Search Results for: telescope

It’s the wrong telescope.

I know I announced a blogging hiatus yesterday, but I have some time evenings and I simply couldn’t ignore this.   Today is Caroline Herschel’s birthday and Google have celebrated it with a doodle, which is cool and an overdue … Continue reading

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Filed under History of Astronomy, Myths of Science

How to murder your wife and get away with it: First become a famous successful telescope maker.

As part of my long-term project to learn about the history of (reflecting) telescopes I recently read a paper on Robert Hooke’s involvement in early attempts to grind and polish parabolic telescope mirrors. During my reading I was amused by … Continue reading

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Filed under History of Optics, Quotations

James Gregory did not invent the reflecting telescope.

Yesterday, 6th November, was supposedly the birthday of the 17th century Scottish mathematician James Gregory; his exact birthdate appears not to be known. My Internet friend Pat Ballew of the excellent history of maths Pat’s Blog posted the following tweet … Continue reading

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Filed under History of Astronomy, History of Optics, Newton

Teleskopos: How the telescope got its name

My Whewell’s Ghost sister in spirit Rebekah “Becky” Higgitt has left the safe haven of our collective history of science blog and set up shop under the sign of the “Teleskopos”. As she herself writes: A word on the name … Continue reading

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Filed under History of Optics, Renaissance Science

A Telescope Chronology:

On 25th August Google celebrated the 400th anniversary of Galileo’s first public presentation of his telescope an anniversary that is also commented upon in the latest addition of the Guardian Weekly, a compendium of the English daily newspaper The Guardian … Continue reading

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Filed under History of Astronomy, Myths of Science, Renaissance Science

The True Story of a Lone Genius Who Solved the Greatest Scientific Problem of His Time

The title of this post is the subtitle of Dava Sobel’s Longitude, her mega bestselling account of the life and work of the eighteenth-century clock maker John Harrison; probably the biggest selling popular #histSTM book of all time. I’m quite … Continue reading

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Filed under History of Navigation, History of Technology, Myths of Science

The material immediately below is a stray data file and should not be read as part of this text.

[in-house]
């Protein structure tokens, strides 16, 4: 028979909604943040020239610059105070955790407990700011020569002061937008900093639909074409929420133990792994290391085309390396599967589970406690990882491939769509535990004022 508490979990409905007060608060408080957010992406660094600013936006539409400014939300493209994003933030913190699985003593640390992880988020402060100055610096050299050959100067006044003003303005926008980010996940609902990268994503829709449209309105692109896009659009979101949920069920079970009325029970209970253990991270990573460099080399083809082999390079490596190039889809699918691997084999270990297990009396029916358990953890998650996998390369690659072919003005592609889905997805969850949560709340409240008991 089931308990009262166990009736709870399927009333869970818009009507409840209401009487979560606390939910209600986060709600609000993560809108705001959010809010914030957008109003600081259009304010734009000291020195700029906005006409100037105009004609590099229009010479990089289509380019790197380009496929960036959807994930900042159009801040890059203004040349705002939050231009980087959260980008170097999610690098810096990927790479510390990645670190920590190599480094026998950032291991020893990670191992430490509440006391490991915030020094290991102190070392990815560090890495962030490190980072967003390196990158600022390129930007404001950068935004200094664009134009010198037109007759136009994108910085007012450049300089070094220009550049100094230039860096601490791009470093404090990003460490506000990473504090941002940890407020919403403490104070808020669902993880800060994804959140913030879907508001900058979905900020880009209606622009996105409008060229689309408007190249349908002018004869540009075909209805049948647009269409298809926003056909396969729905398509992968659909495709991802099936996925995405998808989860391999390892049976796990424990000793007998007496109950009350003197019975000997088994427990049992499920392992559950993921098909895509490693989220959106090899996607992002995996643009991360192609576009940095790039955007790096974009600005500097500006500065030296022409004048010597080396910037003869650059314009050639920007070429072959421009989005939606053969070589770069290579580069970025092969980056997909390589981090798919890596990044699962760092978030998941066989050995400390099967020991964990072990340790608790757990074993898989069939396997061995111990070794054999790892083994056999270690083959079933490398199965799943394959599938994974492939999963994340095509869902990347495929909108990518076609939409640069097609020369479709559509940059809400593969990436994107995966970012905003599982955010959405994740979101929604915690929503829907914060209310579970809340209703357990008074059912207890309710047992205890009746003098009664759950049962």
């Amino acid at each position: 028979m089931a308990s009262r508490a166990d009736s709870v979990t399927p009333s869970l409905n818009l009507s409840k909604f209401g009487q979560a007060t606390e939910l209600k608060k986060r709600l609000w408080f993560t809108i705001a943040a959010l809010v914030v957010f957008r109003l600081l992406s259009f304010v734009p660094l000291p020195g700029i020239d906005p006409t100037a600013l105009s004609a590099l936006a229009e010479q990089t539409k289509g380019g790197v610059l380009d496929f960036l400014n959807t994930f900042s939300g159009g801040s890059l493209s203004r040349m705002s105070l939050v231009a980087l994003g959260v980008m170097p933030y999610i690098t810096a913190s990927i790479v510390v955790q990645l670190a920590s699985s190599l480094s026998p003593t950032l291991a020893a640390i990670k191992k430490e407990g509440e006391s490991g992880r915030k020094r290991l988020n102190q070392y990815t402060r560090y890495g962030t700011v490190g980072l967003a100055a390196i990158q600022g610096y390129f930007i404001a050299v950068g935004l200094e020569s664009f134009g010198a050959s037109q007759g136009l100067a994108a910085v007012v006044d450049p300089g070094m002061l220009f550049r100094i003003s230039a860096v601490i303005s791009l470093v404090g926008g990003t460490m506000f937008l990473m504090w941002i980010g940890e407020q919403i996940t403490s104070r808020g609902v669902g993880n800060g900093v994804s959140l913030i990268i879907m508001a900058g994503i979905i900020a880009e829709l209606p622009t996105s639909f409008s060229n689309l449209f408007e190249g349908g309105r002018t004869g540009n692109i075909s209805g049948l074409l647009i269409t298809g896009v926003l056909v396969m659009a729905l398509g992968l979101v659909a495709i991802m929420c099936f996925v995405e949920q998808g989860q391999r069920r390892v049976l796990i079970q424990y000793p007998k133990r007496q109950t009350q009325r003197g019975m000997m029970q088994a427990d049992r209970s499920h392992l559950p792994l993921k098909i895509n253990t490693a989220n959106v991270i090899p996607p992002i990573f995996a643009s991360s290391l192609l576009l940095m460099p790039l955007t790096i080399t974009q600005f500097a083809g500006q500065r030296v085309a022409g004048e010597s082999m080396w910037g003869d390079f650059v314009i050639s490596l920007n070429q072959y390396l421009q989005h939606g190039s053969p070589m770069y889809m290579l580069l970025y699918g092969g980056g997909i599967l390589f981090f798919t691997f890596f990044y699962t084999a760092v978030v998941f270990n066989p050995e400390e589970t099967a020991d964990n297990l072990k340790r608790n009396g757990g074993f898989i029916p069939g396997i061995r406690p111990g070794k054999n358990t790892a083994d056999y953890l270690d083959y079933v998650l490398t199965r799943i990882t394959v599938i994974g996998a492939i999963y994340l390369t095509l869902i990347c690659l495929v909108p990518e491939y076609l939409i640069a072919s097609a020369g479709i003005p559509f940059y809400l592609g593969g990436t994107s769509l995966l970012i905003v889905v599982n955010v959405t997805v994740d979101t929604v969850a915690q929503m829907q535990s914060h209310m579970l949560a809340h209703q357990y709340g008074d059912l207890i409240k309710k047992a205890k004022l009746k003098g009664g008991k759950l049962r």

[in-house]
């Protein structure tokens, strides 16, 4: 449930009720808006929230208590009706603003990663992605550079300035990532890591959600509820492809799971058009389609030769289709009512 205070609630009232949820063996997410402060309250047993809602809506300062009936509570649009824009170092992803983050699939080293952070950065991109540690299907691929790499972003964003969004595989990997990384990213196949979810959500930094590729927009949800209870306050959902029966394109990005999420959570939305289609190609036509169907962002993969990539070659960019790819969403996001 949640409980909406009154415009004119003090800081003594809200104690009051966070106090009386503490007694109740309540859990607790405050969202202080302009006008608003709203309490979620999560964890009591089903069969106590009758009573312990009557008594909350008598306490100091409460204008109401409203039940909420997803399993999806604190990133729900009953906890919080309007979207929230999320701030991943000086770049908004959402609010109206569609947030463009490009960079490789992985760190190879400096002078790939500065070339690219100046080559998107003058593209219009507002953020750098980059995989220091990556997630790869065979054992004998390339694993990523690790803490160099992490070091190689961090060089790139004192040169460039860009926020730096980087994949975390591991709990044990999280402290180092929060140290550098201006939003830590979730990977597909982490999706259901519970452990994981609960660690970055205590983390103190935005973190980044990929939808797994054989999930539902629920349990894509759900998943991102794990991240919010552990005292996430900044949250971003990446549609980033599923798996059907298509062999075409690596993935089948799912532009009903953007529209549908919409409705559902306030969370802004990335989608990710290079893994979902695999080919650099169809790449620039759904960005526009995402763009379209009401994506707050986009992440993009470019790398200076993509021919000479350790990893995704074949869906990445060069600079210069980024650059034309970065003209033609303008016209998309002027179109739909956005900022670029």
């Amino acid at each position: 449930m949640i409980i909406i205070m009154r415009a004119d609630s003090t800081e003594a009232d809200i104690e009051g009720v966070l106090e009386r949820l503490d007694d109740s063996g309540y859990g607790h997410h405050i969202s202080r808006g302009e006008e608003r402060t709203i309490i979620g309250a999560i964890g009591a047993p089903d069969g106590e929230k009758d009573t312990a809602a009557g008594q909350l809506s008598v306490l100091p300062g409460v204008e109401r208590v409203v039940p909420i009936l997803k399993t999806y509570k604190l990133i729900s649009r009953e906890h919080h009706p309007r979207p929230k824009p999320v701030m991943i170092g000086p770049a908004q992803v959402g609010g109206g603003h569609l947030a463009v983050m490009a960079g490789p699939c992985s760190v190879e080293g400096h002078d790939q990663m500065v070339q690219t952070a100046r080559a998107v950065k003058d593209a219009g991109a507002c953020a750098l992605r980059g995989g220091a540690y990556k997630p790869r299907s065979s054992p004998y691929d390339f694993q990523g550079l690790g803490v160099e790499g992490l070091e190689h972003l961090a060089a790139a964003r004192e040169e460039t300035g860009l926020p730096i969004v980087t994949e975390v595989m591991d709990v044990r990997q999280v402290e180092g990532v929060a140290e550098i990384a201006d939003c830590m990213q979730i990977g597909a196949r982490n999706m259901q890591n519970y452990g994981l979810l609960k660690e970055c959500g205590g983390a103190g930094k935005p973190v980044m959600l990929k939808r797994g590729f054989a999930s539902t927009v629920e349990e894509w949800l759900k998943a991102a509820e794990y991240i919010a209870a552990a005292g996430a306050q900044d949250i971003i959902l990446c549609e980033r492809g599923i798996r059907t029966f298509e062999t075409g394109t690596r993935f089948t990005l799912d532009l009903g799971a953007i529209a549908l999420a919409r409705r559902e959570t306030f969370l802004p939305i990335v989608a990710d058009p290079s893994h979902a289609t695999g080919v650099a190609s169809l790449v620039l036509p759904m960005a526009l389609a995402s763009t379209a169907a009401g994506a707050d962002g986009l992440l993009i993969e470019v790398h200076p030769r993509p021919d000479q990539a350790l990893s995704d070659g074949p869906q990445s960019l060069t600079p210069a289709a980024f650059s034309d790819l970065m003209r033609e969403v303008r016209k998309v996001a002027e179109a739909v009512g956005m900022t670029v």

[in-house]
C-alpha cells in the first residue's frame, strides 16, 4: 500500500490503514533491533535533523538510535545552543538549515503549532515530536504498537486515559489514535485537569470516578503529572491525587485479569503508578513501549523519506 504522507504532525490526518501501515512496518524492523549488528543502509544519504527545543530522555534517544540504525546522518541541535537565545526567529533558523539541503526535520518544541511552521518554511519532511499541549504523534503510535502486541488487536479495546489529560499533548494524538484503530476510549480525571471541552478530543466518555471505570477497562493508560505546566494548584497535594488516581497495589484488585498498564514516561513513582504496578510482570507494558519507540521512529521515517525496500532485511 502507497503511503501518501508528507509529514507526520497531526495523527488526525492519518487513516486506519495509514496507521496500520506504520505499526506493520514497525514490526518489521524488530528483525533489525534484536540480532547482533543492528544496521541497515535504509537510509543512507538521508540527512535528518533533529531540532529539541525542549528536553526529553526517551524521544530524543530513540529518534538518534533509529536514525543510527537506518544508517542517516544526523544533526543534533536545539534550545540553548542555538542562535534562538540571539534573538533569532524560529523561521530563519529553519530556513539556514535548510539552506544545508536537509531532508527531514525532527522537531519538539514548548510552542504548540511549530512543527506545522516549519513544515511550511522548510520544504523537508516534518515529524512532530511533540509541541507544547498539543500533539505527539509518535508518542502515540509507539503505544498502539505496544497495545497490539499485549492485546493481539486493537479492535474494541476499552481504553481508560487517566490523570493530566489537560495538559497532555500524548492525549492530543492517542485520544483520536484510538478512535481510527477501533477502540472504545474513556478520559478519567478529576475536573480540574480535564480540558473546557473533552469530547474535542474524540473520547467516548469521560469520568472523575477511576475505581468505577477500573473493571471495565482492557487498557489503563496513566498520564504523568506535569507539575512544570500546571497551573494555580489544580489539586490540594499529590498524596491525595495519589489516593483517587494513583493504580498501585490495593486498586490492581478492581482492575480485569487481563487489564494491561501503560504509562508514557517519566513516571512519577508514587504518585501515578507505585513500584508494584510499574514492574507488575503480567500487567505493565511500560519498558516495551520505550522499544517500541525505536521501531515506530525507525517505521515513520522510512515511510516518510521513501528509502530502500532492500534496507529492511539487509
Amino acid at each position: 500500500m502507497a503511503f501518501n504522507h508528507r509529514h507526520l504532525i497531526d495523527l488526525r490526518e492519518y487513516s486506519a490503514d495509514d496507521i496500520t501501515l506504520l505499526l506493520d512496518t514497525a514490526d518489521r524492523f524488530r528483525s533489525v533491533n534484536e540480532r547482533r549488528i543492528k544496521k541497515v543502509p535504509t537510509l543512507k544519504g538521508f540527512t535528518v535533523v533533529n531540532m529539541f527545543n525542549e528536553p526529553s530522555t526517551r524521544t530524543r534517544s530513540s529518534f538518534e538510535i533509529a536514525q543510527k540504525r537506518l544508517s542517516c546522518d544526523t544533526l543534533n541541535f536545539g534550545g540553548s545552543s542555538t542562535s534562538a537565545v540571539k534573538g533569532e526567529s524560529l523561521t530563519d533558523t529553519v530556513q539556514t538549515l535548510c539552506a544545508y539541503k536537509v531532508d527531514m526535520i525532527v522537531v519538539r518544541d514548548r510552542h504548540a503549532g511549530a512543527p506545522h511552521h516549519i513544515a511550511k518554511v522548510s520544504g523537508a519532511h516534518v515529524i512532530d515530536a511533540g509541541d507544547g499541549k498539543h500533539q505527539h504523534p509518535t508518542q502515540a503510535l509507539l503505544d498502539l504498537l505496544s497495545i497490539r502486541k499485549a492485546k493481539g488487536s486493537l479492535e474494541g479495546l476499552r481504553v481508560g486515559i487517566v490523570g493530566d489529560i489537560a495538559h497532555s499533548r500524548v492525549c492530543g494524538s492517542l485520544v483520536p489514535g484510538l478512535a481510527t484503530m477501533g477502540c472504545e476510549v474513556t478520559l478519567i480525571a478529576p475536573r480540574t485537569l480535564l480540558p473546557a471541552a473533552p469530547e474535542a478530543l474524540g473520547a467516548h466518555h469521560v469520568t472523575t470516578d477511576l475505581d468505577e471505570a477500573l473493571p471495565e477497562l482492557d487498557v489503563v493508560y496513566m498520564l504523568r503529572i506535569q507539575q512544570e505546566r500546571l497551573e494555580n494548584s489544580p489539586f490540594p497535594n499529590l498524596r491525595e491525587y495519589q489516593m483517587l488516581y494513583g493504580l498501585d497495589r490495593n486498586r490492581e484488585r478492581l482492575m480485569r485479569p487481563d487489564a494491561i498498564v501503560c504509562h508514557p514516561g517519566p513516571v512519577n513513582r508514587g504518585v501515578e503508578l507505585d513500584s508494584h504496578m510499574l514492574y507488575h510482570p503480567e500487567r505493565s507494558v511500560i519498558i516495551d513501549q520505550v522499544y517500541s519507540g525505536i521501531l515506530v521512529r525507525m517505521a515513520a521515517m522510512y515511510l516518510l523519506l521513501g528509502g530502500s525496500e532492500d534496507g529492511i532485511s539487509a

Why doesn’t he just shut up?

Neil deGrasse Tyson (NdGT), probably the most influential science communicator in the world, spends a lot of time spouting out the message that learning science allows you to better detect bullshit, charlatans, fake news etc. etc. However it apparently doesn’t … Continue reading

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Filed under History of Optics, History of science, Myths of Science, Newton

Bringing the heavens down to earth

The Frisian Protestant pastor and amateur astronomer, David Fabricius, was beaten to death by one of his parishioners on 7 May 1617. Because he corresponded with both Tycho Brahe and Johannes Kepler and was quite a significant figure in Early … Continue reading

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Filed under History of Astronomy, History of Optics, History of science, Uncategorized

One line to rule them all

A standard concept in the modern politico-military terminology is that of mission creep. This describes the, in the last sixty or seventy years often observed, phenomenon of a military intervention by a dominant power that starts with a so-called police … Continue reading

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Filed under History of Cartography, History of Navigation, History of science

On an excursion

If you wish to read the latest words of wisdom, this time on the conception and invention of the reflecting telescope, then you will have to take an excursion to AEON magazine, where you can peruse: How many great minds … Continue reading

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Filed under History of Astronomy, History of Optics, History of Technology, Newton